Solar flare season is heating up
This week, space junkies have been abuzz (a-blog and a-twitter, you could call it) over a massive solar flare released by the sun early Tuesday morning.
A solar flare is a huge explosion in the sun's atmosphere that sends out a burst of radiation. If that energy is directed at Earth, it can interfere with our GPS systems, power grids and satellite operations. If the energy is not directed at Earth (and on Tuesday it was not), then we can simply enjoy the photos of the flare collected by NASA, such as the one above.
Although the solar flare was the largest seen since 2006, Joe Kunches, a space scientist with the National Oceanic and Atmostpheric Administration, said we're just at the beginning of solar flare season -- a rotation that lasts about 11 years.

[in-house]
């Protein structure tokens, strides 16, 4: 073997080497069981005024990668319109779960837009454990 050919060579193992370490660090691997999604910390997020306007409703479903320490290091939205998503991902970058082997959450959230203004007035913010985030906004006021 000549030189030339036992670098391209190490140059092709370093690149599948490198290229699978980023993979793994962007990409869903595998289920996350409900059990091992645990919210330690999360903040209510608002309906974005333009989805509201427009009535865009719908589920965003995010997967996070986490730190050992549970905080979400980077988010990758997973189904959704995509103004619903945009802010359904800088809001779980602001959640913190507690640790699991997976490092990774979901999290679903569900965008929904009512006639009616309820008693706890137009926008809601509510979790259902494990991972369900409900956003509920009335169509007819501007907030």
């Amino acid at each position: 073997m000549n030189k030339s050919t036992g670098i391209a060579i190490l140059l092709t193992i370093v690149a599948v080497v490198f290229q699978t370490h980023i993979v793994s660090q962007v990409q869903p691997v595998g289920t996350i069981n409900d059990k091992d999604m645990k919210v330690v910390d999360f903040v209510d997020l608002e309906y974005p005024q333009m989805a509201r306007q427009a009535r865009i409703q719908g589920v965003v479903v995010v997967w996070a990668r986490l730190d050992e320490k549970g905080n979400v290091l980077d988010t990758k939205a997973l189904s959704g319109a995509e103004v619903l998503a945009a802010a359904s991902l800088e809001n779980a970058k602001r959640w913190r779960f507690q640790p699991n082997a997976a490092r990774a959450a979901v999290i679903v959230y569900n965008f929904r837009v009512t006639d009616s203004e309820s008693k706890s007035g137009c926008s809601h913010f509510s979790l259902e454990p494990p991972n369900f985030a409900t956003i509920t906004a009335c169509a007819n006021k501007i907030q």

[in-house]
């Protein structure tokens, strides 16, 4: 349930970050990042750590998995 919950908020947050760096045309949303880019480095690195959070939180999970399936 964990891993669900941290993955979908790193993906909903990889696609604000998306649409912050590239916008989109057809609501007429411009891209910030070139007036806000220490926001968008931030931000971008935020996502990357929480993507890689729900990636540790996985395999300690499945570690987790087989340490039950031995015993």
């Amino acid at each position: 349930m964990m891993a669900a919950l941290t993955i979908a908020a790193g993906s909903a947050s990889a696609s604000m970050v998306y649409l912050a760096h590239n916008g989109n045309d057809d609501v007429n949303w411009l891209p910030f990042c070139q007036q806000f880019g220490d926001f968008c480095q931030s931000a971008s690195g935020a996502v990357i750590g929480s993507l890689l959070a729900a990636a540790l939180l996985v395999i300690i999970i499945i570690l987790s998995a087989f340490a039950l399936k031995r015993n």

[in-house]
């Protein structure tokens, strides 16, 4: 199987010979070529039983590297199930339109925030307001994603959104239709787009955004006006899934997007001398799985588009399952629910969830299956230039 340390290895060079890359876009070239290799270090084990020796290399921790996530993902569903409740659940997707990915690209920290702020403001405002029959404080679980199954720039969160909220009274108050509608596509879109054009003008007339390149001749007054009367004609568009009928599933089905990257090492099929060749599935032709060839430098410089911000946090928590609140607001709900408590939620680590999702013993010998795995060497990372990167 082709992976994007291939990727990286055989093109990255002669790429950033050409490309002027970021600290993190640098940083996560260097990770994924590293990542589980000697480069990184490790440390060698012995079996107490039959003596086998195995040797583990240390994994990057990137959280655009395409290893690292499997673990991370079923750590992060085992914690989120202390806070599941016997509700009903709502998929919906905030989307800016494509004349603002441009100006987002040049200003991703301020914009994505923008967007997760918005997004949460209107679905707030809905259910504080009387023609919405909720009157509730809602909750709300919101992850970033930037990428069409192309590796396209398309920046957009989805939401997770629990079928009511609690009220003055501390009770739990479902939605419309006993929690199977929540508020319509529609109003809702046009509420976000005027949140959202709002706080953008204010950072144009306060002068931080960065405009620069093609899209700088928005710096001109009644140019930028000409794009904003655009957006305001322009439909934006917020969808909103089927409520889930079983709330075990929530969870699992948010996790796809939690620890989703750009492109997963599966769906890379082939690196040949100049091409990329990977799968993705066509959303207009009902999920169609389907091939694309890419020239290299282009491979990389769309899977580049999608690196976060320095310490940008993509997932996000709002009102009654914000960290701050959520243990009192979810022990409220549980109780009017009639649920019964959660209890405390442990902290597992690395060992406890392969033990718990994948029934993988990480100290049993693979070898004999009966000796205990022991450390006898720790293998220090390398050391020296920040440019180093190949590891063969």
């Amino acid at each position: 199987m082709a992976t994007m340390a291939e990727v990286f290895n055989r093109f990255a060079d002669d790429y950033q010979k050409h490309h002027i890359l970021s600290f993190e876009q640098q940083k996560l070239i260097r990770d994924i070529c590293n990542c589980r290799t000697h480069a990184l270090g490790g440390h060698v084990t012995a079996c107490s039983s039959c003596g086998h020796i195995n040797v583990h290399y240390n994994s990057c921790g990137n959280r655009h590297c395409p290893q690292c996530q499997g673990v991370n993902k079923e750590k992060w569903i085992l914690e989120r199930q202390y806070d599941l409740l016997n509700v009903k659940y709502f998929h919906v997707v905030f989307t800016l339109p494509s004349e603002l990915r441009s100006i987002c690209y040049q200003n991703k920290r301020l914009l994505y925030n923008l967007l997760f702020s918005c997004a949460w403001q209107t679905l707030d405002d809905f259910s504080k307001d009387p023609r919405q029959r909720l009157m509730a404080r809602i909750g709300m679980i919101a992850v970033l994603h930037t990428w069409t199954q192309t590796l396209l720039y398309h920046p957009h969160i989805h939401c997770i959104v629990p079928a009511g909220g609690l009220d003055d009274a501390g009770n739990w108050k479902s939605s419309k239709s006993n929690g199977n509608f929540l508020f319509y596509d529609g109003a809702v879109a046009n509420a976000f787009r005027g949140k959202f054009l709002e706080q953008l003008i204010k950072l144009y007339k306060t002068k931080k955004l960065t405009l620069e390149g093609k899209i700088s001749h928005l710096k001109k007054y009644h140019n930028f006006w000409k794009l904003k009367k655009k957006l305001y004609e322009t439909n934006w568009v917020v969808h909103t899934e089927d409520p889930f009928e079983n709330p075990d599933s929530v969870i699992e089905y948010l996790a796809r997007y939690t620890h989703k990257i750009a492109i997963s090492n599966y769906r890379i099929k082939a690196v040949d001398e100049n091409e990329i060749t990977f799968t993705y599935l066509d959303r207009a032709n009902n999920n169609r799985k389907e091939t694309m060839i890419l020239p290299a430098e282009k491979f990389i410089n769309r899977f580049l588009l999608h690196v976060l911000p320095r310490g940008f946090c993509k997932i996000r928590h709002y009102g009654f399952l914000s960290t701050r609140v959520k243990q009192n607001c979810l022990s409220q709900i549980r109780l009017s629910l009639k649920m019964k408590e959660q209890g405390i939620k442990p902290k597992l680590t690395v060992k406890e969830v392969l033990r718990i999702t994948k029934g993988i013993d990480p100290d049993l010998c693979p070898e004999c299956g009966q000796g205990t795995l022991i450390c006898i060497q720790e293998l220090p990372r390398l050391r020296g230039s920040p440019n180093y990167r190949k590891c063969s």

"We are coming out of the doldrums of the solar minimum, but now we are seeing more eruptions this year, and we will see even more the year after that," he said. "They are going to get bigger and they are going to get more frequent."
The downside of an increased rate of solar flares is the aforementioned interference with those orbiting human-made objects that we depend on -- satellites that allow us to use our cellphones and access our GPS devices, for example.
There is, however, an upside. If the energy released by a solar flare hits our atmosphere, then it can stir up and energize our own magnetic field and cause geomagnetic storms. And you know what that means? An aurora borealis-type light show that you don't have to be way up north to enjoy.
This happened last week, when a solar flare hit our atmopshere and caused the auroras to move closer to the equator. People were able to take photographs of the displays as far south as Utah and even Colorado.
Image: A solar flare captured by NASA early Tuesday, the largest one seen in five years. Credit: NASA